The Saints are projected to be about 17 million dollars over the 126 million dollar salary cap figure for 2014. They've always been smart with money, and I'm sure they'll figure it out. After finishing 12 and 6 (1-1 in the playoffs) I would agree the window is wide open for the Saints. The Black and Gold are not far off. A few more complimentary pieces on offense and playmaker or two on defense, and the Saints are always in the mix with Payton and Brees. 2014 looks bright, awfully bright.
Heart and Head: I’ve wrestled with my “prediction” all week. Look, I want the Saints to win. It would be great for the city, the team, and honestly, for the NFL. I cover this team week in and week out from July until possibly February. Nothing would make me happier than for the Saints to run the table to New York. I just don’t like the match-up.
The Seahawks are the better team with more depth. However, Seattle has the pressure and the Saints are playing with house money. Outside of New Orleans, not many are picking the Saints to win this game. Do I pick with my heart or my head? My heart says New Orleans all the way; my head tells me Seattle has too much at home for the Saints.
In week 13 the Saints were embarrassed by the Seahawks in CenturyLink Field. It’s hard to forecast the impact of the weather on this game. I don’t see a 34 to 7 game that we saw on December 2nd. I think the Saints make the adjustments necessary to make this a close game. Since 2005, #6 Seeds are 6 and 2 against #1 seeds.
With that said, I’m picking Seattle in a close game 28-27 over New Orleans. I would love nothing more than to be wrong.
The seventh year (Sean missed the ’12 season) is when it sometimes happens that an NFL coach’s message gets stale, gets lost, goes unheeded by his players. It’s the time when owners become a little nervous about whether a coach who once had the “magic” with players has lost it - whether or not the coach has “lost his team.” Let’s not worry about that right now, at least when it comes to the coach of the New Orleans Saints.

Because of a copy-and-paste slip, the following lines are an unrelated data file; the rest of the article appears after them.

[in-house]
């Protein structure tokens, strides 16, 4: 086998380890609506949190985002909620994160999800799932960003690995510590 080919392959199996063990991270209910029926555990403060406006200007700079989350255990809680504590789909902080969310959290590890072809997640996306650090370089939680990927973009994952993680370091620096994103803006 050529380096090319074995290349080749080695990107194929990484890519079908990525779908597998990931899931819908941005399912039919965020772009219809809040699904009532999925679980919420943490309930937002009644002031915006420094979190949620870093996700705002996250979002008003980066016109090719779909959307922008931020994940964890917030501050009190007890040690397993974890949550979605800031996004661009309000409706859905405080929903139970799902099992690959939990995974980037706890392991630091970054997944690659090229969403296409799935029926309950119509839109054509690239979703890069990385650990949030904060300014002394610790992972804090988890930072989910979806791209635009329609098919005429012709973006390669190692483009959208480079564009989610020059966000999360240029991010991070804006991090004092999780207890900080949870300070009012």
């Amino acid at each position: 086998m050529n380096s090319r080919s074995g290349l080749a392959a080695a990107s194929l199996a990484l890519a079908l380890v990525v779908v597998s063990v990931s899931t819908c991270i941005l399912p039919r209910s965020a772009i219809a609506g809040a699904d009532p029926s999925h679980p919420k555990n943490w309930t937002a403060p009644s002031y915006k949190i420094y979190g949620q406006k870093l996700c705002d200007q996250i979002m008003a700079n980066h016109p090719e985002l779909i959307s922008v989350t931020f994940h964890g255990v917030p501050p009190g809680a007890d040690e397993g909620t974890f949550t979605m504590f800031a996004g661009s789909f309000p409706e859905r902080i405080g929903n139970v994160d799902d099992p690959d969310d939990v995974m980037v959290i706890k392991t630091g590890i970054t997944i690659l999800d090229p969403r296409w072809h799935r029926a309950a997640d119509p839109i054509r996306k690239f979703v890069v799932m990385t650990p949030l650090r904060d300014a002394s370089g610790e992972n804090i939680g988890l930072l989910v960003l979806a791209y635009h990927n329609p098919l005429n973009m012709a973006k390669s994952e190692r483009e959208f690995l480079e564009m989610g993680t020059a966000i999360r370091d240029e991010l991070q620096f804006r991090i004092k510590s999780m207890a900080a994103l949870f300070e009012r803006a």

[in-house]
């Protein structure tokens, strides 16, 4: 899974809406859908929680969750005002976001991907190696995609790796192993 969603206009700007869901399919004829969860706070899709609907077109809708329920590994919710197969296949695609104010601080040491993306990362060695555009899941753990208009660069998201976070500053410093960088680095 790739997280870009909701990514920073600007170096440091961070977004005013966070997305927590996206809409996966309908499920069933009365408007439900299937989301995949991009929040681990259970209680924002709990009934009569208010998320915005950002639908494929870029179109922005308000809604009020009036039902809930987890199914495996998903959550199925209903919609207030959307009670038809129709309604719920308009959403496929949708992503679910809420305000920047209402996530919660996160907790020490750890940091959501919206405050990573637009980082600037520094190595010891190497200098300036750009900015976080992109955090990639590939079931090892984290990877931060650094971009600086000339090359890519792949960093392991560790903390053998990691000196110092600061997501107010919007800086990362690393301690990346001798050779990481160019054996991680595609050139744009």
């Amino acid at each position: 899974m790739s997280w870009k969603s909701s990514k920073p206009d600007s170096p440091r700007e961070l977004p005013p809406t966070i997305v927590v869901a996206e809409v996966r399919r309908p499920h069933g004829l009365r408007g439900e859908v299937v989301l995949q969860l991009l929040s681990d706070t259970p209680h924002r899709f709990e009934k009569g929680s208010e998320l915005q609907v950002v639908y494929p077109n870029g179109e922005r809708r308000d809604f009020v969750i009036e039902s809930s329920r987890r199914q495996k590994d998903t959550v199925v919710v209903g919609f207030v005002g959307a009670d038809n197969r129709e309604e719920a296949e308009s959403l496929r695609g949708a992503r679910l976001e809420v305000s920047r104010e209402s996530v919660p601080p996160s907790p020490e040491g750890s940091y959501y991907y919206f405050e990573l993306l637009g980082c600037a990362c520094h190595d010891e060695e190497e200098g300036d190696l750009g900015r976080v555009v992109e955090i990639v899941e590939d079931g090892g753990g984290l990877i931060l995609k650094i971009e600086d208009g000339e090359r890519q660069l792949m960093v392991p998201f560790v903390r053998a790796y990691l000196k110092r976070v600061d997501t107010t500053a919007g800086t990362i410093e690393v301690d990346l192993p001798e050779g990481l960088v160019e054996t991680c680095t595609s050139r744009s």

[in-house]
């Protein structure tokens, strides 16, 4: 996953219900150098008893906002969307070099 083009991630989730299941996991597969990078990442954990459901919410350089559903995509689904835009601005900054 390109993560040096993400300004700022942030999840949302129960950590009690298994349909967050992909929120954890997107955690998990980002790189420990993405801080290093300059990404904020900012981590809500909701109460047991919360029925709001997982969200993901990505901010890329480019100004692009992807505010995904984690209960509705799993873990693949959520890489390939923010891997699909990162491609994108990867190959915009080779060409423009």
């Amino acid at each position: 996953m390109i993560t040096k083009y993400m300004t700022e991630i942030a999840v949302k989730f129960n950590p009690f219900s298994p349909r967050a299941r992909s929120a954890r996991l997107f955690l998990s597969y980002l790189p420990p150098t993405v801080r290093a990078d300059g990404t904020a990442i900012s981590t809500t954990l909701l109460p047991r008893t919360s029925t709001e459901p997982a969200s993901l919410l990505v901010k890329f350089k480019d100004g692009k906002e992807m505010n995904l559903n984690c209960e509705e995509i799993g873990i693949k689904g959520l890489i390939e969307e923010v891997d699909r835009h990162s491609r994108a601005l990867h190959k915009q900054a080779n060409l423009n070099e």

Sean Payton had the Seattle Seahawks logo painted on the Saints’ indoor and outdoor practice pitches. What? Yes, that’s right, he had the enemy’s logo placed on the Saints practice fields, inside and outside their facilities, replacing the iconic fleur de lis with the flying buzzard’s image. Why? Because even though he’s a football coach by job title, what he is also a master of psychology!
It has everything to do with what psychologists term “locus of control.” What is locus of control? Well, in layman’s terms, it is power; power over things, people, thoughts, anything, that we believe we can control. If we believe we can control it, we generally aren’t intimidated by it, fooled by it, scared of it, or hesitant in any way. In fact, we’re confident we can not only control it, but it (whatever “it” is) poses little or no threat to us. By bringing the symbol of his enemy inside his own locus of control (the Saints facility and practice fields) Payton is saying, without saying anything at all, to his team: “See, here it is, here they are. Let’s run right over them, on top of them, through them, do whatever we choose. And, the Seahawks are powerless - powerless to resist!
Now, this has everything to do with preparation; preparing for the game, anticipating the game, practicing for the game, and nothing, nothing to do with the execution of the game itself. However, we've heard this before: "Perfect practice leads to perfect execution." Getting his players prepared to execute is his job - executing is theirs.
Moreover, it sends a message to the team that can’t be misinterpreted: "I’m going to do everything within my power to get us prepared to win. I expect you to do everything within your power as well."
Flawless: Have you ever seen the movie "Friday Night Lights?" I have watched it several times and my favorite part is at the end of the movie, when Coach Gary Gaines, played by Billy Bob Thornton, asks his team at halftime of the championship game, “can you be perfect?” The Permian Panthers were perfect in the second half and still lost in the State Championship game to Dallas Carter high school. The Saints will need an entire game of perfect play to beat the Seattle Seahawks; and that still might not be enough. If the Saints turn the ball over two times against the Seahawks, you’re probably looking at a 14-point defeat at best. The Saints have to play flawless football and hope for some breaks. New Orleans just doesn’t match up well with Seattle.